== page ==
Korea in Three days (Part 1): Boseong Green Tea Festival

This past weekend was Children’s day, so my friend and I took advantage of the holiday and traveled to Boseong (보성) and Busan (부산). There were many events going on this weekend including the Green Tea Festival in Boseong (보성녹차축제) and the Lotus Lantern Festival in Seoul, and both festivals were on my “must do” list while in Korea. With the end of the semester coming up, we didn’t really have any other opportunities to travel to Busan, so we decided to add Busan to our journey. We ended up doing a very concentrated three day trip from Seoul to Boseong to Busan.

The first journey we made was to Boseong green tea plantation which is south of Seoul (서울). Since we intended to be back in Seoul for the Lotus Lantern Festival on Saturday, we purchased a 3 day pass with the KTX. We took the KTX train at 6:37 AM, and we traveled from Yongsan Station (용산역) in Seoul to Gwangjusongjeong Station (광주송정역) in Gwangju (광주). If you do not have a reserved seat on the KTX, you will have to stand inbetween the cars. For the first part of our trip, we were able to sit in the two seats inside of this compartment which was very fortunate because it took approximately two hours to get to Gwangjusongjeong station. From there, we took a train to Boseong which only runs a few times a day. Once in Boseong, there is a bus stop directly outside of it where we hopped onto the bus called ‘Nok Cha Bot (녹차밭)’ which led to the green tea fields. I was really unsure which bus was called Nok Cha Bot, but there were many other Korean people there, so my friend and I decided to just follow the crowd when the bus came. Luckily, when we were boarding the bus, many people were saying “Nok Cha Bot,” so we knew we were on the right one.

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I understand this way of getting to Boseong is rather difficult, so if this method of travel does not suit your plans, I also recommend reading this article (https://myhubs.org/2015/04/06/boseong-green-tea-fields/ ) to go via bus. We were able to find out information on how to get to Boseong by actually going to Seoul Station and asking at the tourist information desk. There, they were able to help find buses and trains, and there is even a train from Seoul to Boseong which might fit an optimal time frame for you!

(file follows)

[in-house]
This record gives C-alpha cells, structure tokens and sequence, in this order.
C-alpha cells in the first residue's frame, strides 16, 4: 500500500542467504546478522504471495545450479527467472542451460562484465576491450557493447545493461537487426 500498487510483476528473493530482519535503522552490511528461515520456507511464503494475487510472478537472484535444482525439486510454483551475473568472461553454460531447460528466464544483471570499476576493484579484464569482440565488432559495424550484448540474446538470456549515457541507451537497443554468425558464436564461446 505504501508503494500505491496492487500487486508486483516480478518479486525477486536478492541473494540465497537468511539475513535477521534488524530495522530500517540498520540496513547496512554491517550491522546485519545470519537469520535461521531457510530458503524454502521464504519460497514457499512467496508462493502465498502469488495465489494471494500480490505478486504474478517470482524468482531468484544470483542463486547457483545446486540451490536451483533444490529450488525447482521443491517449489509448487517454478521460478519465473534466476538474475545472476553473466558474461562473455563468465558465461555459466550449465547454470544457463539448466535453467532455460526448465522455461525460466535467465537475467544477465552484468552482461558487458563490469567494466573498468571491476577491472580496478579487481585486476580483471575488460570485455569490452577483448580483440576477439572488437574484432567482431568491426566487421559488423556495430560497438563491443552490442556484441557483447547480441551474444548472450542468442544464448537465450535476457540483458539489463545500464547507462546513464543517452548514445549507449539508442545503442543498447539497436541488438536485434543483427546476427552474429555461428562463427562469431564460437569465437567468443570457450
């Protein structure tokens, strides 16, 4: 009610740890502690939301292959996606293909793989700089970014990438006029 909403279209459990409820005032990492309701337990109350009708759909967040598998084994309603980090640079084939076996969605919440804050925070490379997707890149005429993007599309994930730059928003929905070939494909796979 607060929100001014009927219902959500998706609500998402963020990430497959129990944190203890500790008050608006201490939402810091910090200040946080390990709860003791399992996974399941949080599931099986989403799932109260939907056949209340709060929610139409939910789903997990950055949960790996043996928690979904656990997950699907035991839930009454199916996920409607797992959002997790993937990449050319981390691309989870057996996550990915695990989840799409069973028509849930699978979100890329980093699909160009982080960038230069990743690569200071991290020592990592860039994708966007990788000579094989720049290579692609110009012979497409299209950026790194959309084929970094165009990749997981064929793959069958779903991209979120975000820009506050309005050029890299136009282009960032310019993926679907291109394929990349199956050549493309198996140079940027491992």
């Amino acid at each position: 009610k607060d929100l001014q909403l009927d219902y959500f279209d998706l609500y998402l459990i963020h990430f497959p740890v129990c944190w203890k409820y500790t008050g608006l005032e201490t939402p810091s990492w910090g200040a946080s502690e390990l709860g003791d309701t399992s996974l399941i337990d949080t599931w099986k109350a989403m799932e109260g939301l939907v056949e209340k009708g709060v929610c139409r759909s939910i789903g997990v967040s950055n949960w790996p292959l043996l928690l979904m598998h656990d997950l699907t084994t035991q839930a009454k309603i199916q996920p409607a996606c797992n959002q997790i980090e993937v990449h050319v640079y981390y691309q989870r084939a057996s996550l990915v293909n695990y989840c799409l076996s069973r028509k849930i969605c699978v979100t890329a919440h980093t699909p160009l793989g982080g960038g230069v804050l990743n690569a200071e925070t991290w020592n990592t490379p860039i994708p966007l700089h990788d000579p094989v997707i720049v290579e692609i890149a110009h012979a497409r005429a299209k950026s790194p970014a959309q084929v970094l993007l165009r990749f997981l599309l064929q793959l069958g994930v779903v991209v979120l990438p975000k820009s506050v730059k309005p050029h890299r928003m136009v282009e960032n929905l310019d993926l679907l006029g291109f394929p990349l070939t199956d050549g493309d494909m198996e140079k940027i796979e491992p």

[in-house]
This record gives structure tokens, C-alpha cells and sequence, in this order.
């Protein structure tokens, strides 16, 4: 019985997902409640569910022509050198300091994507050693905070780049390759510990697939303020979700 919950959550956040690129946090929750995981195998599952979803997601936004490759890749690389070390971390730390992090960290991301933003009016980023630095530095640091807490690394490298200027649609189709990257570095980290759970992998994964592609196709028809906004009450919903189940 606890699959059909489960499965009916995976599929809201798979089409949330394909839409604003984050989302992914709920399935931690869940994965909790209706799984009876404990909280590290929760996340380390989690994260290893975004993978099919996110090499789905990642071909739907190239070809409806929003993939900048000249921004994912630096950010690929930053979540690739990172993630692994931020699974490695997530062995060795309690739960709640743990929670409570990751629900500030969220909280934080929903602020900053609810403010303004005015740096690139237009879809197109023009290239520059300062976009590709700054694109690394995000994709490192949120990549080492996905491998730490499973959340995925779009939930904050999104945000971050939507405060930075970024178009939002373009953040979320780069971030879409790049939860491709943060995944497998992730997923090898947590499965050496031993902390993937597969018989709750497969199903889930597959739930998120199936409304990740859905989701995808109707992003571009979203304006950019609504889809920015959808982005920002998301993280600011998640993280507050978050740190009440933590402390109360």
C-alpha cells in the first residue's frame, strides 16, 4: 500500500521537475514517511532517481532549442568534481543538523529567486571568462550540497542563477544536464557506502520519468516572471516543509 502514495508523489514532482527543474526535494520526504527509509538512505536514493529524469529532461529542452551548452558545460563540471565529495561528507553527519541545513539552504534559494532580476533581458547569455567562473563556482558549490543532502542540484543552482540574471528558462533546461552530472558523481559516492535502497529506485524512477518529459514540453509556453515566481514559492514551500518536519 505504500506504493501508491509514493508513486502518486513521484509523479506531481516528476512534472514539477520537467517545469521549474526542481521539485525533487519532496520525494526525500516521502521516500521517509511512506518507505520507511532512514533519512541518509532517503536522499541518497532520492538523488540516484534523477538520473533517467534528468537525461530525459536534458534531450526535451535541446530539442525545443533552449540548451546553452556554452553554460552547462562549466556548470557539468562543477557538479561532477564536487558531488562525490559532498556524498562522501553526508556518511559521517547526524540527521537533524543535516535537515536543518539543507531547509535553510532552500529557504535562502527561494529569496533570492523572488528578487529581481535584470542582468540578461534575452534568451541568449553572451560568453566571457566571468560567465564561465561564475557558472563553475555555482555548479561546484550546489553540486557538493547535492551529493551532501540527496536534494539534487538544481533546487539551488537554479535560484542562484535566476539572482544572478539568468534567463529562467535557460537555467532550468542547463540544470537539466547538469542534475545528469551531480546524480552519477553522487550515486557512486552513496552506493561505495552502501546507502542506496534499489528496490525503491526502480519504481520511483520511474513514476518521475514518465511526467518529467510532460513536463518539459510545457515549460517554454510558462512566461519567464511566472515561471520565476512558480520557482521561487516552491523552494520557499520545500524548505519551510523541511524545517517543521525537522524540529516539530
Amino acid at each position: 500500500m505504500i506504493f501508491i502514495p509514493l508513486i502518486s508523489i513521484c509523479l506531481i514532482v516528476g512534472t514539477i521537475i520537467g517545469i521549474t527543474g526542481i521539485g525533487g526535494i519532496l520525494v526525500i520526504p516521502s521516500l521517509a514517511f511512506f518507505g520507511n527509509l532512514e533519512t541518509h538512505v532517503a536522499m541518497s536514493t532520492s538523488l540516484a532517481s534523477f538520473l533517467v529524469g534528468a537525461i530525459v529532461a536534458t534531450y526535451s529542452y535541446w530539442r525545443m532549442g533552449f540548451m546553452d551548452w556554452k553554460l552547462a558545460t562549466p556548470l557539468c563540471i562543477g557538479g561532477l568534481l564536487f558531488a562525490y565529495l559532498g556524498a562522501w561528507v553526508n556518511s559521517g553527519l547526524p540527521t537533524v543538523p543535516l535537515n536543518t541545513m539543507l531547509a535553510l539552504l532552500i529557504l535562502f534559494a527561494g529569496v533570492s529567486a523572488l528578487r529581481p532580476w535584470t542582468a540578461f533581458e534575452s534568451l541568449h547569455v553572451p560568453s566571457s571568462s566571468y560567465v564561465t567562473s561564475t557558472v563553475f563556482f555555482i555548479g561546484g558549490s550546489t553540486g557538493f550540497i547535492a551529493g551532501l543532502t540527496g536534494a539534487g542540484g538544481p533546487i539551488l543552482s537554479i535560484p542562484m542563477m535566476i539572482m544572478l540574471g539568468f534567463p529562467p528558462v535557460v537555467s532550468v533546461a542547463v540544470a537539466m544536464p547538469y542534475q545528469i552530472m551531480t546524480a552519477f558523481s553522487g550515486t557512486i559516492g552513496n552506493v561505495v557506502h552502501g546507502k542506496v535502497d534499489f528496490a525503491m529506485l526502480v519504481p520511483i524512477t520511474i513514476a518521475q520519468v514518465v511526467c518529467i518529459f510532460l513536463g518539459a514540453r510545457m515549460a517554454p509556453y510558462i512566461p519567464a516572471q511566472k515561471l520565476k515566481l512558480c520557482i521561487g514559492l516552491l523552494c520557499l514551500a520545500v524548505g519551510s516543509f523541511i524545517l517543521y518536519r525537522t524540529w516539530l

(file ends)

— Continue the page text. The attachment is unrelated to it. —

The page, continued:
Once we arrived at the plantation around noon, it was very lively. From the entrance of the plantation, you could see many vendors in the parking lot and many people were going through the rows of the green tea bushes. While you might think the vendors would be selling green tea, they were actually not. These vendors sold many traditional Korean snacks like rice crackers or other street food like a spiraled potato on a stick. There were also vendors selling bags of rice or unusual snacks like dried persimmons. It was really fun to try all of the different snacks!

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Walking up the main road of the plantation, there was a huge painting on the ground of a leaf floating on a stream. Up this road was the main event of the festival. There was an area where there was a stage and seats for the audience. There was also a large tent where, for a fee, you could experience the drying of the leaves and a tea ceremony. Because of my restricted timeline, we did not pay to do this. However, I did get to watch people drying he leaves in a large silver pan and also rolling the leaves in a fabric which was very interesting.

Going to the green tea plantation was very beautiful, and it was so nice to see how green the whole area was. While there were many people there, it was mostly Korean tourists, so I felt it was a very local and native experience that I highly recommend.

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Article by Catherine from the U.S.A.

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